You get your maximum heart rate (MHR) by subtracting your age from 220. I don’t worry about people going over their MHR because, believe me, they won’t spend a heck of a lot of time there. Plus, you can’t damage a healthy heart by exercising near your max.
What is more important is your resting heart rate -- the number of heart beats in one minute when you’re at complete rest. (It’s best measured just after you wake up in the morning.) For 18- to 25-year-olds, 49 to 55 is in the athletic range, while 56 to 61 is still considered excellent. If it’s above 73, you need to make some lifestyle changes.
But the best indication of your current fitness level -- and the health of your heart -- is your recovery heart rate, or your ability to go from a fast stroke rate to a slow one. Measure your heart rate two minutes after you finish a cardio session. That number is your recovery heart rate. Check it after comparable workouts over time to get a sign of your cardiovascular improvement.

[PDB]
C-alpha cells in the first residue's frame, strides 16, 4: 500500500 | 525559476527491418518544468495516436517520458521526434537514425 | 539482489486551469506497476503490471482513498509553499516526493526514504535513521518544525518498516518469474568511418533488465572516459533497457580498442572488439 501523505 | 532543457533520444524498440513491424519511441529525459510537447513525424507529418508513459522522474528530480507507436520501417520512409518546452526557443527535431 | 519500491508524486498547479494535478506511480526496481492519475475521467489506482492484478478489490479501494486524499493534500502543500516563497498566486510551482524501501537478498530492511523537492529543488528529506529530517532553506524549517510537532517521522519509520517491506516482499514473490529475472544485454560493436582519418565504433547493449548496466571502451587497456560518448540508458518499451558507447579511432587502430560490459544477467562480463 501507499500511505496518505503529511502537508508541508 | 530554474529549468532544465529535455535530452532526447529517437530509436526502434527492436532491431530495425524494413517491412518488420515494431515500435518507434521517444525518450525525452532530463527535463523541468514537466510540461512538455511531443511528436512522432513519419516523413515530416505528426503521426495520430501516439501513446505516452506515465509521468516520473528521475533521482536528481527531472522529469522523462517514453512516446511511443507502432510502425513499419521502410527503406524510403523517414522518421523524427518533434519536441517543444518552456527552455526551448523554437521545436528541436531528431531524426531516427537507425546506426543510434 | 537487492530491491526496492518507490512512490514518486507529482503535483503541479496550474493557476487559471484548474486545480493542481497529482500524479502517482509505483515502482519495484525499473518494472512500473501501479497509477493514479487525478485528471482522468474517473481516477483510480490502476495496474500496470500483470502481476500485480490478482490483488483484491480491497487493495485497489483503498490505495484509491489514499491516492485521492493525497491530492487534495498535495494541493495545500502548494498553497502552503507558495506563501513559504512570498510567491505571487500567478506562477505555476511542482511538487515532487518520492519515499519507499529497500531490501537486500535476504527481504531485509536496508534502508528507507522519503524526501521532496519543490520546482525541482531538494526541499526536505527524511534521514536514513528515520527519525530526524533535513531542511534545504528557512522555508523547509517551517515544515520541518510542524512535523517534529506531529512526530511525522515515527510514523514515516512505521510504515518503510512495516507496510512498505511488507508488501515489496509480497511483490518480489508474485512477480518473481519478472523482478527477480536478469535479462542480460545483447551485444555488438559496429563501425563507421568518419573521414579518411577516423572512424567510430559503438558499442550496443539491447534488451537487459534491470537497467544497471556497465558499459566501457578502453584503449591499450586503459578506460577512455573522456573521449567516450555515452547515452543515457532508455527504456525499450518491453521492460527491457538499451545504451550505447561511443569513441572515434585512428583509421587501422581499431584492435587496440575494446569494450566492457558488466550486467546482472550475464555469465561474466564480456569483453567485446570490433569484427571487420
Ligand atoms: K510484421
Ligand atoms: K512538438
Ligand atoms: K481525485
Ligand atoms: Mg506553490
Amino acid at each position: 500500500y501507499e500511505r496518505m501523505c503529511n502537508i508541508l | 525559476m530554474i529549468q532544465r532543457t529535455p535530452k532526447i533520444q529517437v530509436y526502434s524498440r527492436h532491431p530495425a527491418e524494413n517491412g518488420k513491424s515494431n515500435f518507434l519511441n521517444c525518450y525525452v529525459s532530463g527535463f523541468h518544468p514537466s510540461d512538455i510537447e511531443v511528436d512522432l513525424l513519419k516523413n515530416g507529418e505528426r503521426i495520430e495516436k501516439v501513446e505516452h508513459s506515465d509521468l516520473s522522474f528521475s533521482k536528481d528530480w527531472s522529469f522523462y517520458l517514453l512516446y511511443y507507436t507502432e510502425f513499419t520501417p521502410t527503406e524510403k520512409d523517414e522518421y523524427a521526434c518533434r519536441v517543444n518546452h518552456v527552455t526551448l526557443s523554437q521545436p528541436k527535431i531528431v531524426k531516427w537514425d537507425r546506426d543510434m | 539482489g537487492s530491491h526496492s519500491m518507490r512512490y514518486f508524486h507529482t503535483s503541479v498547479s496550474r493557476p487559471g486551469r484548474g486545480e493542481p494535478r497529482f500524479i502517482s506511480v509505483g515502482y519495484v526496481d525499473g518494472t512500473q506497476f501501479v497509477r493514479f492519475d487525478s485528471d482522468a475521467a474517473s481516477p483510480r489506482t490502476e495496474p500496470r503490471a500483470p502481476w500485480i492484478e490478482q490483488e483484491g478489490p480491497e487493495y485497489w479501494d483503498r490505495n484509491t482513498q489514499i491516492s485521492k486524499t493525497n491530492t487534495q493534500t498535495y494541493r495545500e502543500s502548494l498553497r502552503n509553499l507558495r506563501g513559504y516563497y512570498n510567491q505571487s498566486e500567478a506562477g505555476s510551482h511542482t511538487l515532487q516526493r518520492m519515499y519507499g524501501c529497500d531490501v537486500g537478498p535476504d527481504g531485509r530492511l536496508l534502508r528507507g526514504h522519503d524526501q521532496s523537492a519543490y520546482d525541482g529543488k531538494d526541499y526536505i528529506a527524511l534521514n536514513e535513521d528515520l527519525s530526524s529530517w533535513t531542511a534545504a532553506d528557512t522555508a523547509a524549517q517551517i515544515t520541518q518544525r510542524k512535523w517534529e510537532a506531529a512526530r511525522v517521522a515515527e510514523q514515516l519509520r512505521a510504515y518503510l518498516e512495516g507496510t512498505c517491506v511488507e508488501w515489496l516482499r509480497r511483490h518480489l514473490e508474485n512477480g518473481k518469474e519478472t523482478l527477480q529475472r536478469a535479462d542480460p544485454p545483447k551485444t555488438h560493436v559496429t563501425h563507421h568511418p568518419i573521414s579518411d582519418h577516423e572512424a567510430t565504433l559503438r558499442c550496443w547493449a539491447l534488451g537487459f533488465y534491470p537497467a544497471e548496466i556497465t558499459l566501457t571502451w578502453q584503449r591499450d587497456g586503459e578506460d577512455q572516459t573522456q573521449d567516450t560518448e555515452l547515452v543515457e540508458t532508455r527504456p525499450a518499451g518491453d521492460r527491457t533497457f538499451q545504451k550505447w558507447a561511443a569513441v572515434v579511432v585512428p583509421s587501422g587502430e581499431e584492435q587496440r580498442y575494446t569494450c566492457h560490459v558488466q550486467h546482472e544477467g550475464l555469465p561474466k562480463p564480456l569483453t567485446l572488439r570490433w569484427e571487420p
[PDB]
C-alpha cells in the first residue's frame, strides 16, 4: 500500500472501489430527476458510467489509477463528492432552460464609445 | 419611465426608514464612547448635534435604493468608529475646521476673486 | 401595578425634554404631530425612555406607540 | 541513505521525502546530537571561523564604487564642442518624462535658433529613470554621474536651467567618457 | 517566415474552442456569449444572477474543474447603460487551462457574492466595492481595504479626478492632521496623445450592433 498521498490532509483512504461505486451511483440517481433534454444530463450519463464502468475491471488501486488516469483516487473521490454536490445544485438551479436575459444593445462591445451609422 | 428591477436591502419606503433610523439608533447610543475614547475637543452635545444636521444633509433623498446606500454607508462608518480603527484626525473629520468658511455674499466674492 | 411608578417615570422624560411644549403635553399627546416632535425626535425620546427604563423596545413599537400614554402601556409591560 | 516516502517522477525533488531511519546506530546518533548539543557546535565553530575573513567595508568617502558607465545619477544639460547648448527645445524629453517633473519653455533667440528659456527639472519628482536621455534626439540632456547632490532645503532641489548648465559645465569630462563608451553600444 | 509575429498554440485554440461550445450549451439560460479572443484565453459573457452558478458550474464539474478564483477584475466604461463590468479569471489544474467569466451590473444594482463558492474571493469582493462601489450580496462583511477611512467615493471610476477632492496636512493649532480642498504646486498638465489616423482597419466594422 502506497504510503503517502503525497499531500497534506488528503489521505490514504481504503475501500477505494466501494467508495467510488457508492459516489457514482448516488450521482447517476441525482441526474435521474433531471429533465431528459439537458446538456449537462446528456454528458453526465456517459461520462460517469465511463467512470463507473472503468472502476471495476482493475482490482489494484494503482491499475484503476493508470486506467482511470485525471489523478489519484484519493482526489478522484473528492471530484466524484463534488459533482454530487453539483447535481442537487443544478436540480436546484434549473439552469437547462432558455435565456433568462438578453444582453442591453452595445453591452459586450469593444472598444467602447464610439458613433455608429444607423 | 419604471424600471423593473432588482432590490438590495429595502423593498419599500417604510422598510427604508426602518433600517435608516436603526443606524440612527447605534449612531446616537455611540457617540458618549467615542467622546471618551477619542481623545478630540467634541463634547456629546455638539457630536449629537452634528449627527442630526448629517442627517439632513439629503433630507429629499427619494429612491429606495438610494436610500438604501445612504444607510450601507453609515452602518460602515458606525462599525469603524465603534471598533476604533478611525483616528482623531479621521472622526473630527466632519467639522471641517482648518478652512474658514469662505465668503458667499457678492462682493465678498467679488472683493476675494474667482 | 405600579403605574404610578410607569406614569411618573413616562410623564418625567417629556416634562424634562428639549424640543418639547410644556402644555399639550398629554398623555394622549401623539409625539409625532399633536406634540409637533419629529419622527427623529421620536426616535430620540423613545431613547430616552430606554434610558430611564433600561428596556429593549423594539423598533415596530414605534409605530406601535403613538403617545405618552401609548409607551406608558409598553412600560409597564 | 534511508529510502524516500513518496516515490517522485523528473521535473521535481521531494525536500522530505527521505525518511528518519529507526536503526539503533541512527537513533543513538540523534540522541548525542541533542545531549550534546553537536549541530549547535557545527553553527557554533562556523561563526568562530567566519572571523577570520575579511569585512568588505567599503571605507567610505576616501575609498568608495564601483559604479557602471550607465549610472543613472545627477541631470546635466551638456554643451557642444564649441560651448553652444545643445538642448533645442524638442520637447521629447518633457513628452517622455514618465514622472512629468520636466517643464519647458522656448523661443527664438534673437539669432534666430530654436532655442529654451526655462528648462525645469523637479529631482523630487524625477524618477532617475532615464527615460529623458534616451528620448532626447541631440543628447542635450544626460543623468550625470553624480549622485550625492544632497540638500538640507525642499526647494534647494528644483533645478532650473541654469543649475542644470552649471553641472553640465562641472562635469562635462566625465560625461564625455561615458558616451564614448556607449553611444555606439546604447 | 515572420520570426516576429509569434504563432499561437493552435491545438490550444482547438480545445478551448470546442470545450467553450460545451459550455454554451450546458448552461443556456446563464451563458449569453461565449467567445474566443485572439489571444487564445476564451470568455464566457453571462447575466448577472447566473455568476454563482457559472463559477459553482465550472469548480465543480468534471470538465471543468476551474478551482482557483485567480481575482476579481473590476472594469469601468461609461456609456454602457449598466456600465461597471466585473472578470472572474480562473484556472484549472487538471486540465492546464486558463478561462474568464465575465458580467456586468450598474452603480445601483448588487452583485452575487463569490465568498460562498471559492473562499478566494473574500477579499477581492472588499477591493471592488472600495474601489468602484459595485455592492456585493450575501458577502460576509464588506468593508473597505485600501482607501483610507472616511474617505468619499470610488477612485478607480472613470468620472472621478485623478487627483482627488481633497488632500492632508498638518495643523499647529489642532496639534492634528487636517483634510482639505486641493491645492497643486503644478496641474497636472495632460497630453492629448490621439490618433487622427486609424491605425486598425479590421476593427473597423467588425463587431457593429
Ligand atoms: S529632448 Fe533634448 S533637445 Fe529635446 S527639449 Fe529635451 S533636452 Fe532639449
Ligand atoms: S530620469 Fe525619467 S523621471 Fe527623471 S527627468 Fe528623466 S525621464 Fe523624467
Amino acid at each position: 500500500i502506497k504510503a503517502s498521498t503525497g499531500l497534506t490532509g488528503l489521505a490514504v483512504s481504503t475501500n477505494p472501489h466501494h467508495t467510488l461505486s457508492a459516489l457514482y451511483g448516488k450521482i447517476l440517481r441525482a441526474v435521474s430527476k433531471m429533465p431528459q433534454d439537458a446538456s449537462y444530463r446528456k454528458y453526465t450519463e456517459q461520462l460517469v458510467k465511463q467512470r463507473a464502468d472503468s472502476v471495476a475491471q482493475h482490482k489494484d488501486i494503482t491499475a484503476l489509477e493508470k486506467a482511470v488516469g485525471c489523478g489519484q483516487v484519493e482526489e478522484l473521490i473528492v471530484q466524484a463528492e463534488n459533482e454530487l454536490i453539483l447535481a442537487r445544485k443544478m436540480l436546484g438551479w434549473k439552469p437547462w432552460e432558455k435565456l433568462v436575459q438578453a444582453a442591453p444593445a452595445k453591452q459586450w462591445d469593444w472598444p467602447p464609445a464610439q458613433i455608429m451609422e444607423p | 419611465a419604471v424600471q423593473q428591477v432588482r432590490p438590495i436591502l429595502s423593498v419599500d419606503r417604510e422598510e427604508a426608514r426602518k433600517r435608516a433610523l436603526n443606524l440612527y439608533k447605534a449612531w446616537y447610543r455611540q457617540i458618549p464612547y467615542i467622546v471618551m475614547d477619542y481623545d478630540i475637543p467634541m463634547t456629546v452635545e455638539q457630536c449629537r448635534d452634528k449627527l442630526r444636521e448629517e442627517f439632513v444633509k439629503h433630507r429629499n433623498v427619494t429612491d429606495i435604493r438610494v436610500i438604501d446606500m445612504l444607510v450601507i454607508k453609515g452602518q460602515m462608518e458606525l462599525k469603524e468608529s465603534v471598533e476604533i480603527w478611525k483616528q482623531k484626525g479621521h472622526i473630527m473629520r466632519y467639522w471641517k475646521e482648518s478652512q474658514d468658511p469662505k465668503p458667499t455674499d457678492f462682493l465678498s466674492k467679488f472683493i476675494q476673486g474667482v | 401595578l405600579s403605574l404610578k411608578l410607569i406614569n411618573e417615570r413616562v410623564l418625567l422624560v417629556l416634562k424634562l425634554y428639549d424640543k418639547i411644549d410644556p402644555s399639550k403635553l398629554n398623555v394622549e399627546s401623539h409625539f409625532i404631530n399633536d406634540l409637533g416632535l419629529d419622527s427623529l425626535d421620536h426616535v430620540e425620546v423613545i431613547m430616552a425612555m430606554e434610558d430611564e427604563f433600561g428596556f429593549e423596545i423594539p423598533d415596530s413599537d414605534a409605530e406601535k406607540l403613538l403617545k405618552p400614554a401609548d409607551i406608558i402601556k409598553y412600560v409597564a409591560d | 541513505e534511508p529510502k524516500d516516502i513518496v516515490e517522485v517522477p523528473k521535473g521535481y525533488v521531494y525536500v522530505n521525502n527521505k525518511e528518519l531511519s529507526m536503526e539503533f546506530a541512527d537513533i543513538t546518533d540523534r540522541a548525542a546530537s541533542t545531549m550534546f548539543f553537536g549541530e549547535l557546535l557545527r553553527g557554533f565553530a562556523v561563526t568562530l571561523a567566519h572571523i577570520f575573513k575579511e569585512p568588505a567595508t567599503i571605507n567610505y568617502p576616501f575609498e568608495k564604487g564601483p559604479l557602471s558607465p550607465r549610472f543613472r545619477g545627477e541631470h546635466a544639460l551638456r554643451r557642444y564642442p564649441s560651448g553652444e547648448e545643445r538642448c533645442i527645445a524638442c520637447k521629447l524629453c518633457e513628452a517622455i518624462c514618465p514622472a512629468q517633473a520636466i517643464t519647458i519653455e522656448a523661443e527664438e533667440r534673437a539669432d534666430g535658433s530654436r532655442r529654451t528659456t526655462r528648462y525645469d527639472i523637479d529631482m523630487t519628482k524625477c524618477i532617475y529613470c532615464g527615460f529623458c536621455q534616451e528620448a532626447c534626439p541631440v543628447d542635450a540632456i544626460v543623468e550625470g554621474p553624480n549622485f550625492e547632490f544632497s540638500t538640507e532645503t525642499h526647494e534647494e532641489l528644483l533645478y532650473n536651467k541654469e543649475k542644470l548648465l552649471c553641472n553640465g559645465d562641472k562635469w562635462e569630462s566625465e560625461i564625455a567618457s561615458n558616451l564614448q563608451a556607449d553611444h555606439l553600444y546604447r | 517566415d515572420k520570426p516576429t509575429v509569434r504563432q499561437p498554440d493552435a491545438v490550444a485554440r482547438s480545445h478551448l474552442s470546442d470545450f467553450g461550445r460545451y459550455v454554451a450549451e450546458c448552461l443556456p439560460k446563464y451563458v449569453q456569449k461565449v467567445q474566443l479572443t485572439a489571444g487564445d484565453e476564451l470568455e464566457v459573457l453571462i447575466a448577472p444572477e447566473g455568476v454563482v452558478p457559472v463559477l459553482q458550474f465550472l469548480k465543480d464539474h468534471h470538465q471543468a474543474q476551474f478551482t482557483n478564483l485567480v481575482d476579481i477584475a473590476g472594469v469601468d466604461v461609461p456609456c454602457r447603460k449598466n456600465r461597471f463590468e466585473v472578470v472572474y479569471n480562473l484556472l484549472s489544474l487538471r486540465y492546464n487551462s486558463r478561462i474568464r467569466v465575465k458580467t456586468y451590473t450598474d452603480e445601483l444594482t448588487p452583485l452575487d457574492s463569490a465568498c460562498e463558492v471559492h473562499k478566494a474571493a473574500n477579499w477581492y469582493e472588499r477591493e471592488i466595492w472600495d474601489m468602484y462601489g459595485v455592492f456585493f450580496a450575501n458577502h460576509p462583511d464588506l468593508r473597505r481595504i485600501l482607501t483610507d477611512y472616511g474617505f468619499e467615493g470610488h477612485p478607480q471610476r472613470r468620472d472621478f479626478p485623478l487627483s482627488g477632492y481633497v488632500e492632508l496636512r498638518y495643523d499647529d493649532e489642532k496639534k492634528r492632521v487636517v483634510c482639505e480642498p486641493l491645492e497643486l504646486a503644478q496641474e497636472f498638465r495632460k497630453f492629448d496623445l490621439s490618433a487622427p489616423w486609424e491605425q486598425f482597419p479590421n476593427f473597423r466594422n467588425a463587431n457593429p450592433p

Consider the 20-year-old guy who has a resting heart rate of 64. I'm not trying to get him back to 64 until he wakes up the next morning. But I do want him near his max of 200. As soon as he gets his rate up to around 160 to 180 (doing, say, 60-yard sprints), he keeps it up for a predetermined time and then slows down until it gets down to around 120.
Over a six-week period, his recovery heart rate should improve so that he gets back down to 120 more quickly after working out near his max for that predetermined time. In other words, his heart has become healthier.